At its core, AR is a tool for your audience to express themselves and tell better stories — and that extends beyond the Selfie camera. Living in a camera-first era, also means sharing the world around us. Luckily, nearly all of the Camera IQ tools and behaviors you’re familiar with in the front-facing camera work in the rear-facing camera as well. Below, we’ve highlighted five creative tips for a world AR experience that your audience will be excited to play with and share.
#1 There’s a world of possibilities.
First let’s start with what is possible when creating an experience for the rear-facing camera. The answer is ALMOST everything. With the exception of backgrounds, you can use any of the component types you might use in the selfie camera in the world. “But, um, what about makeup effects, head objects, or an ‘open mouth’ trigger?,” you ask. As long as there is a face in the frame, the AR technology will apply your content to the face.
#2 Define the overall campaign objective.
While AR is a storytelling tool for your audience, it can contribute to driving your brand’s marketing goals. If your goal is reach and top of funnel awareness, then perhaps leave out literal branding and create a “vibe” that aligns with how you want to make your audience FEEL. Think: decorative frame, rainbow prisms, color overlays, and VHS effects. If your goal is education or conversion: product visualization is key.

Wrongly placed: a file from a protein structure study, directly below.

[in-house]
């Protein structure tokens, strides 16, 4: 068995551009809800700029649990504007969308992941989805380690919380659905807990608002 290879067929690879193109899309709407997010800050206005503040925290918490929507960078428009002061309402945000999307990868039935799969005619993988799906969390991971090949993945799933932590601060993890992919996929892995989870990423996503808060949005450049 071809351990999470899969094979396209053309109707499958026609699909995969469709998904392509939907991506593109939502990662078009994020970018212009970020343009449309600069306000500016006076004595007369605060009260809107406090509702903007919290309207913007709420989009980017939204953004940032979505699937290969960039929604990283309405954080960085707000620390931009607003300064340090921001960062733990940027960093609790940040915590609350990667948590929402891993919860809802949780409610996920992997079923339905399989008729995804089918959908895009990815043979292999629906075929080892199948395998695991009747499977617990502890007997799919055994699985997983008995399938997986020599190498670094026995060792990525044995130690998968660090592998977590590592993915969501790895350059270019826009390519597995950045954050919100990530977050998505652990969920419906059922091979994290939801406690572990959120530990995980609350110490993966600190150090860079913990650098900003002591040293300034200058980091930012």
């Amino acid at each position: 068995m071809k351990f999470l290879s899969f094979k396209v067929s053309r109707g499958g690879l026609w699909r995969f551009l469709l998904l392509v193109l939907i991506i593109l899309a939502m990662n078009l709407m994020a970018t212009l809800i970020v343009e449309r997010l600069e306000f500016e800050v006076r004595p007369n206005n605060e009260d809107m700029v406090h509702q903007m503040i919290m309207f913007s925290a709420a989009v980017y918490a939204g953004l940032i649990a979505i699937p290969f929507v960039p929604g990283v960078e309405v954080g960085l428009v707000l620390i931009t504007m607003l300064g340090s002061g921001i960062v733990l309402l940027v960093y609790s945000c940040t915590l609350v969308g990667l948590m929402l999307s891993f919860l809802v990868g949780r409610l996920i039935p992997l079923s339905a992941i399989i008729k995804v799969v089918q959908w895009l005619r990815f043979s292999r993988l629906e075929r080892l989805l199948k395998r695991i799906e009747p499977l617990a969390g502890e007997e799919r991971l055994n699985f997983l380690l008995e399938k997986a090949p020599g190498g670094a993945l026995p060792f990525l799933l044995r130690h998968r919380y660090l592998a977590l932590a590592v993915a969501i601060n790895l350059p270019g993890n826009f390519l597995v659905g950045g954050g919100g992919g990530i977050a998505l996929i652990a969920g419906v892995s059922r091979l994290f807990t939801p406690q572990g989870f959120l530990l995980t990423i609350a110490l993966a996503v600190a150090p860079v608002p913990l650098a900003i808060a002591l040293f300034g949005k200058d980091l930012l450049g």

#3 Complementing the selfie experience.
Choosing between a selfie or world AR experience isn’t mutually exclusive. Your AR experience can have both. As long as you’re still within the 4MB total file size, you’re free to create as rich of an experience in the rear-facing camera as you have in the front-facing camera.
Creating a lipstick for your audience to virtually try-on? Use the world view to show an animated kiss mark in the same shade. Doing a randomizer? Create one in the world experience too so that your audience can play with a friend as a guessing game. What’s more important is not to try and duplicate the experience in both cameras, but instead to complement it.
#4 Test in different real world environments.
While you might have an ideal use case for your audience to use this AR experience, keep in mind that they could be anywhere the first time they open this in their camera. Be sure to test your experience in several environments (indoors and outdoors) to make sure your concept translates and is intuitive to use.
#5 When in doubt: Add custom instructions.
Don’t leave your audience guessing. If you need to have someone in the frame for a head object to show up — let them know! Does this AR experience work best indoors? Tell them. Want them to tap to change through product visualizations? Be specific. The goal is to make the experience as intuitive as possible.